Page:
I read recently that although women fill close to half of the jobs in the United States, we hold less than 25 percent of the jobs in STEM. The statistics for women of color are even more alarming. While I am happy in the legal field, I realize that when I was evaluating my career options, I never even considered a STEM career. I naturally gravitated towards a non-STEM career because I had no female role models who were scientists or engineers or mathematicians. I suspect that many women feel the same.

As a society, we tend to stereotype men in STEM roles, which is unfortunate because it has created a significant disparity between men and women in these fields. The lack of female role models and mentors in STEM careers is probably the most significant reason why women have either excluded themselves or have been discouraged to pursue such careers.

This is a perception that we need to change for the upcoming generations of women who will join the workforce. The demand for skilled STEM workers is directly linked to global competitiveness. Moreover, technology impacts so many areas of our lives and as the world changes, we, as women, must learn to adapt.

I try to encourage my own daughters to focus on math and the sciences so that their options are limitless. I show my enthusiasm when they come home with a good grade on a science project or math test because I think it is important for girls to take an interest in STEM courses. Our world is changing very rapidly and having an understanding of technology and the sciences will be very important to meeting the global challenges that women will face in the future. As role models and mothers, we need to narrow the gender gap by doing a better job of nurturing young women to become interested in STEM courses at an early age.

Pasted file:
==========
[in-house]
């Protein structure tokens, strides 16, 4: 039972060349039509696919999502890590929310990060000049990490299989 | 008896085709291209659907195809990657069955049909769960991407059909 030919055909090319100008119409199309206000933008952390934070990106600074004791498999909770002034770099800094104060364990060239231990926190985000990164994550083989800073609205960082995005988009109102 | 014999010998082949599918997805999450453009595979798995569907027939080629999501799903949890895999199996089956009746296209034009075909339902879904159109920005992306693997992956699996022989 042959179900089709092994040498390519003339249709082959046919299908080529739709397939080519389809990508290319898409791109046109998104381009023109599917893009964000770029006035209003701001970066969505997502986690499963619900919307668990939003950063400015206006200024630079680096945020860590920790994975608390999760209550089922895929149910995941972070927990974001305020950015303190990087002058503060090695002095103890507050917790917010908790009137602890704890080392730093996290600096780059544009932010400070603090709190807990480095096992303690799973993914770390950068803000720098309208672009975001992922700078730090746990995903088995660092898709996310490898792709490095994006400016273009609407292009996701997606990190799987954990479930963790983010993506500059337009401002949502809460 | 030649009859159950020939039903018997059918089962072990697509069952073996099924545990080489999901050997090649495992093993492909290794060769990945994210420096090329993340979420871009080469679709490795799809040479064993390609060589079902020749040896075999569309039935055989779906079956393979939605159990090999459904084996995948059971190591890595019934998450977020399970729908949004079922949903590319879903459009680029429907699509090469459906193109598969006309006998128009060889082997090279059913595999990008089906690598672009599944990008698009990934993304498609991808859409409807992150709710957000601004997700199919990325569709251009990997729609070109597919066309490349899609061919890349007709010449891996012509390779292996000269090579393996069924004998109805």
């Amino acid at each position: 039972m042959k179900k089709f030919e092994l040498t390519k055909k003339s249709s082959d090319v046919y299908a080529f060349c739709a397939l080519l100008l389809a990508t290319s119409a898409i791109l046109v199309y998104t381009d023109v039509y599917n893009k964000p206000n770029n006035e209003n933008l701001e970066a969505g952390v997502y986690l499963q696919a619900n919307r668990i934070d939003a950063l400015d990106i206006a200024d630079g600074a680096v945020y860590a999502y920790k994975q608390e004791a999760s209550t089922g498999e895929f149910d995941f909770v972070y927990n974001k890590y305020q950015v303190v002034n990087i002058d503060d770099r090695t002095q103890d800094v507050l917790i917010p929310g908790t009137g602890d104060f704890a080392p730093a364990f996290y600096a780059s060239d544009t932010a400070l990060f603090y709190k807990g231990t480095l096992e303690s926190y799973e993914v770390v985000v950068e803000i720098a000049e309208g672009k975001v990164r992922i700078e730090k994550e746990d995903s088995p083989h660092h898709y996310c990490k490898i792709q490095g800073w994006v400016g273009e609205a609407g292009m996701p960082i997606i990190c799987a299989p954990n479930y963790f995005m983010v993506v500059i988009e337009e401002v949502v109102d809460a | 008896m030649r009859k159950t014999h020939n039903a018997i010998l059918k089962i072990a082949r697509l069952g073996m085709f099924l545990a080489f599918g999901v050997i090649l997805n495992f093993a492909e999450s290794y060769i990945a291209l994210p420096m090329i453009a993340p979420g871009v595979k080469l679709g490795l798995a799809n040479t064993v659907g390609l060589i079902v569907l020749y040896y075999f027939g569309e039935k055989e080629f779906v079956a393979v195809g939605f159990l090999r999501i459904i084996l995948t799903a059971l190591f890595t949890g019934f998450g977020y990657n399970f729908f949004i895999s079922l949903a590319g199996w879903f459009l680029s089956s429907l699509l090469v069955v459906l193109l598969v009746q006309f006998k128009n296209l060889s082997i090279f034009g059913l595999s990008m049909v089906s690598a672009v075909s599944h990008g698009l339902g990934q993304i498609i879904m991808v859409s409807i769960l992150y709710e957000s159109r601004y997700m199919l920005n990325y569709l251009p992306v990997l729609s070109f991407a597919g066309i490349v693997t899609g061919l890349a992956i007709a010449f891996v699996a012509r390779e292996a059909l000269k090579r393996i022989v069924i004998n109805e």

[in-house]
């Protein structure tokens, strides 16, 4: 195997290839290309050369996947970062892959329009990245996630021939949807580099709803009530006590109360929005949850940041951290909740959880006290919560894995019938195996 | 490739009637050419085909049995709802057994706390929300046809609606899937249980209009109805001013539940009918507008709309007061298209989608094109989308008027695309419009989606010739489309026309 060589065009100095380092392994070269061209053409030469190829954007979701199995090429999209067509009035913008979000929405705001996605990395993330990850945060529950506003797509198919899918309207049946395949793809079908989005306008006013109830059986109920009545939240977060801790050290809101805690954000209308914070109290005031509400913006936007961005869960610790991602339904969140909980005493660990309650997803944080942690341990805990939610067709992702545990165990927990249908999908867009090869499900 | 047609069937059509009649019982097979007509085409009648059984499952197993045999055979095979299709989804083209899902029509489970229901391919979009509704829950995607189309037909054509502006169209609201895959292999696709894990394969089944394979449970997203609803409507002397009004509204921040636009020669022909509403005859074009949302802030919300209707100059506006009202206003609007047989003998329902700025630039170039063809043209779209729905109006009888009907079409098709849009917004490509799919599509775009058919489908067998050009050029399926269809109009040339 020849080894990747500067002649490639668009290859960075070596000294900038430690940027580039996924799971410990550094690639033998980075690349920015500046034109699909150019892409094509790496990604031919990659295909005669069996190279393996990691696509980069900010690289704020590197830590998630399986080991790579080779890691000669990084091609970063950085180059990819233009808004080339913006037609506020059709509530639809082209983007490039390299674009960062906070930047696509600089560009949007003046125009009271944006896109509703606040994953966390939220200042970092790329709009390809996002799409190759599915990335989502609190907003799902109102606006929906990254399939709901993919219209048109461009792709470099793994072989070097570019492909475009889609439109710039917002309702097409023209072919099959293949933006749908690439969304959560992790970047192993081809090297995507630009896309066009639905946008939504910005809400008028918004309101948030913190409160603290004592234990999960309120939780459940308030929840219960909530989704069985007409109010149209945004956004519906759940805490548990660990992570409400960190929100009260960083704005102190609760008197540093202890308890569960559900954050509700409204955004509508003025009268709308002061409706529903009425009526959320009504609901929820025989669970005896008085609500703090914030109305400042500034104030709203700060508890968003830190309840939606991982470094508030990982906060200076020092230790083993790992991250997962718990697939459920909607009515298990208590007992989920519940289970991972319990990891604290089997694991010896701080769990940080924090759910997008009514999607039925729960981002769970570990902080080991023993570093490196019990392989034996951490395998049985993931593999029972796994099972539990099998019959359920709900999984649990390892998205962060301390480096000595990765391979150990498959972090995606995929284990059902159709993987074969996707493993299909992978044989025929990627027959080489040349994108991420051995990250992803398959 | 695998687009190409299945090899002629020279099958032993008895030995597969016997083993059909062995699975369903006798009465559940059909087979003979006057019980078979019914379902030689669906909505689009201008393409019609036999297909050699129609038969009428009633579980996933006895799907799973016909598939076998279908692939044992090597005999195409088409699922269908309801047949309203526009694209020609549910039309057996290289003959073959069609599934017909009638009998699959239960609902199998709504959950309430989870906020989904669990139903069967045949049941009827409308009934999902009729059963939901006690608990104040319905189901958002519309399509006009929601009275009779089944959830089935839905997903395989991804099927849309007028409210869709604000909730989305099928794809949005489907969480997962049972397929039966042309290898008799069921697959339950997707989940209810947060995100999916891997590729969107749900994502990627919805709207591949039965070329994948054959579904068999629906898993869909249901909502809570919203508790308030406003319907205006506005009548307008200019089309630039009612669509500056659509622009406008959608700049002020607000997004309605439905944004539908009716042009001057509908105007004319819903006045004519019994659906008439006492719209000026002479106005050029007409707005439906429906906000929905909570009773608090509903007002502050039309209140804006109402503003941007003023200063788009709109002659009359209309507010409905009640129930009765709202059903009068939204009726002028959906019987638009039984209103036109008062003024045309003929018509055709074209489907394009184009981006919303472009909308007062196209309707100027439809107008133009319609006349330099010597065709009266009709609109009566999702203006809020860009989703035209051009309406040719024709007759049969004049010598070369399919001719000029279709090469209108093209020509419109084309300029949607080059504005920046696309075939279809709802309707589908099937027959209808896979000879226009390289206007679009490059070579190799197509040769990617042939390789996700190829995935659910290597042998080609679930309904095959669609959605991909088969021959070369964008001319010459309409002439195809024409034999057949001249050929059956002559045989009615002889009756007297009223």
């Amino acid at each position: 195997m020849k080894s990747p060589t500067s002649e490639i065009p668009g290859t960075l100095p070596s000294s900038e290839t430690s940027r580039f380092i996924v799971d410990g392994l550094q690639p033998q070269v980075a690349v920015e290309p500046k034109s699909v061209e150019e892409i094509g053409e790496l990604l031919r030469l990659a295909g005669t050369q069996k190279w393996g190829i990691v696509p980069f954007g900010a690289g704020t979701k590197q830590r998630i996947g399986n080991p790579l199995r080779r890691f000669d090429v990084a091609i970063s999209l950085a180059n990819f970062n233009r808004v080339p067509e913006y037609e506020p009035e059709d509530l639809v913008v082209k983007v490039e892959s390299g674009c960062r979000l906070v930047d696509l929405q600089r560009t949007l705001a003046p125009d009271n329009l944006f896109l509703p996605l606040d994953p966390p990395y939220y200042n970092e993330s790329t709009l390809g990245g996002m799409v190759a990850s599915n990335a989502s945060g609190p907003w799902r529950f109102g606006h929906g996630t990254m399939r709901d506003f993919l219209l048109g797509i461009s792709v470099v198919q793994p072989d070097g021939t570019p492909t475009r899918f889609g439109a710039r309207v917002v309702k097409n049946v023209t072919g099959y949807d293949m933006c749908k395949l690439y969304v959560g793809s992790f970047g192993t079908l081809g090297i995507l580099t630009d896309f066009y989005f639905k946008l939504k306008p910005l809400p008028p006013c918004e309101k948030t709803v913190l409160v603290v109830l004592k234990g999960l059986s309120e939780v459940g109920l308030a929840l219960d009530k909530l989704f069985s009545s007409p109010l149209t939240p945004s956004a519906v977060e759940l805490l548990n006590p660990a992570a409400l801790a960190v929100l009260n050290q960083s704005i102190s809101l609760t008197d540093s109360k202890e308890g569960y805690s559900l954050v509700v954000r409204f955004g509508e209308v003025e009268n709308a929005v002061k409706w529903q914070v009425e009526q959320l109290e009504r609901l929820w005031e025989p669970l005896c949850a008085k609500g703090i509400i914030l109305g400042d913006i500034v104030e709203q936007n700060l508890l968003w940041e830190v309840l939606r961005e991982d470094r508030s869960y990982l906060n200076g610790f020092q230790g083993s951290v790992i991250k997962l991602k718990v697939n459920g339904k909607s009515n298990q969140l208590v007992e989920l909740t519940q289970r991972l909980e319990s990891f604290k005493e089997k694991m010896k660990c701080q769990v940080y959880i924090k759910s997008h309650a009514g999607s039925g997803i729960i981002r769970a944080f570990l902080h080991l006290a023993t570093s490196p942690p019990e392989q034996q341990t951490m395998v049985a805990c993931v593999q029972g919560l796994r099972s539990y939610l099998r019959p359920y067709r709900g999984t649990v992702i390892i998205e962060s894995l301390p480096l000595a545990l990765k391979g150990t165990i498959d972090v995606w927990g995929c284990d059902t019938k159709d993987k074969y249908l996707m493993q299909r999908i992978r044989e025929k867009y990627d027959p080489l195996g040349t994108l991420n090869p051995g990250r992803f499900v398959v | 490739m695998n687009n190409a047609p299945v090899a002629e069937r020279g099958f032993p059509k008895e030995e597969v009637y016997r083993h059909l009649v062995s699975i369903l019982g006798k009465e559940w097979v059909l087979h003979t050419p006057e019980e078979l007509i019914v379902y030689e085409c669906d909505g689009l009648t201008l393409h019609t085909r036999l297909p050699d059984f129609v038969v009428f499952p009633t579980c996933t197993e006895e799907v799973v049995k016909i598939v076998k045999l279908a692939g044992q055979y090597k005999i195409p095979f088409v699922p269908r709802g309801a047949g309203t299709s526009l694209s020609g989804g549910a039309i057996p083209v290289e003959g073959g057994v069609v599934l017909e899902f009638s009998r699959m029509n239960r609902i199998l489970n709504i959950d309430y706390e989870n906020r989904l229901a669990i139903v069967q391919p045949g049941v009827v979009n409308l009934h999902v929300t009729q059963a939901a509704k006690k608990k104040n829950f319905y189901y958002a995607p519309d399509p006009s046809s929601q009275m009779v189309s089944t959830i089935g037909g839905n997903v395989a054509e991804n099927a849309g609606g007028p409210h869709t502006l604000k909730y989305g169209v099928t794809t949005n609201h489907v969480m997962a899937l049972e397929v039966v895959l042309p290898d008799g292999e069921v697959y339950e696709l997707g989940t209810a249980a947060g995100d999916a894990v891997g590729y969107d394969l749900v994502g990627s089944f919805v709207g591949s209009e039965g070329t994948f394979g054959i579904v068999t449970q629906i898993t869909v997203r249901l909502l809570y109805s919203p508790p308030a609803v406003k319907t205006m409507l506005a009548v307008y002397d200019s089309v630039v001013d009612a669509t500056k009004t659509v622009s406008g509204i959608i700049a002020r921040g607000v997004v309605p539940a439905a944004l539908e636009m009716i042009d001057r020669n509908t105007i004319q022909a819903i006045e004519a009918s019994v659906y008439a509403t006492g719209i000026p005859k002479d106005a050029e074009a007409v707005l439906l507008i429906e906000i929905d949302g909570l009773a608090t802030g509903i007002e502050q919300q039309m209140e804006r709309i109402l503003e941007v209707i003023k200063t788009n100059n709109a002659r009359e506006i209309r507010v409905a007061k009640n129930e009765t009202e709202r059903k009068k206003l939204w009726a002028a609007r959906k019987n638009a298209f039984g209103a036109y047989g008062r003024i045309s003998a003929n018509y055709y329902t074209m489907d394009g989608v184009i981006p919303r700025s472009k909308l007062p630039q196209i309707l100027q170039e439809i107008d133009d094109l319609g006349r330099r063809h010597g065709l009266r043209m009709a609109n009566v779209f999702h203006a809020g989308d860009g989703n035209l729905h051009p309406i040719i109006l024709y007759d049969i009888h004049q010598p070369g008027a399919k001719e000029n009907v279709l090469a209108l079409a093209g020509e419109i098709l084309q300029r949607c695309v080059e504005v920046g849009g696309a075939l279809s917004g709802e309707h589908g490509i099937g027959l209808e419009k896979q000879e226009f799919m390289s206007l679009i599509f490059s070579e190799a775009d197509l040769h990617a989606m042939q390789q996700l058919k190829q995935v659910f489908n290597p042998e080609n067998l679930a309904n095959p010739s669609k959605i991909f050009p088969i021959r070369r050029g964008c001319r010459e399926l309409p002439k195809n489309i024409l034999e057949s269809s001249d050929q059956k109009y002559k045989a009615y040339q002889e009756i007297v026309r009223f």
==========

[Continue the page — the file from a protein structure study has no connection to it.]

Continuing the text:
Mae Jemison, an African American woman astronaut, physician, and scientist perhaps said it best. “Never be limited by other people’s limited imaginations. If you adopt their attitudes, then the possibility won’t exist because you’ll have already shut it out. You can hear other people’s wisdom, but you’ve got to re-evaluate the world for yourself.”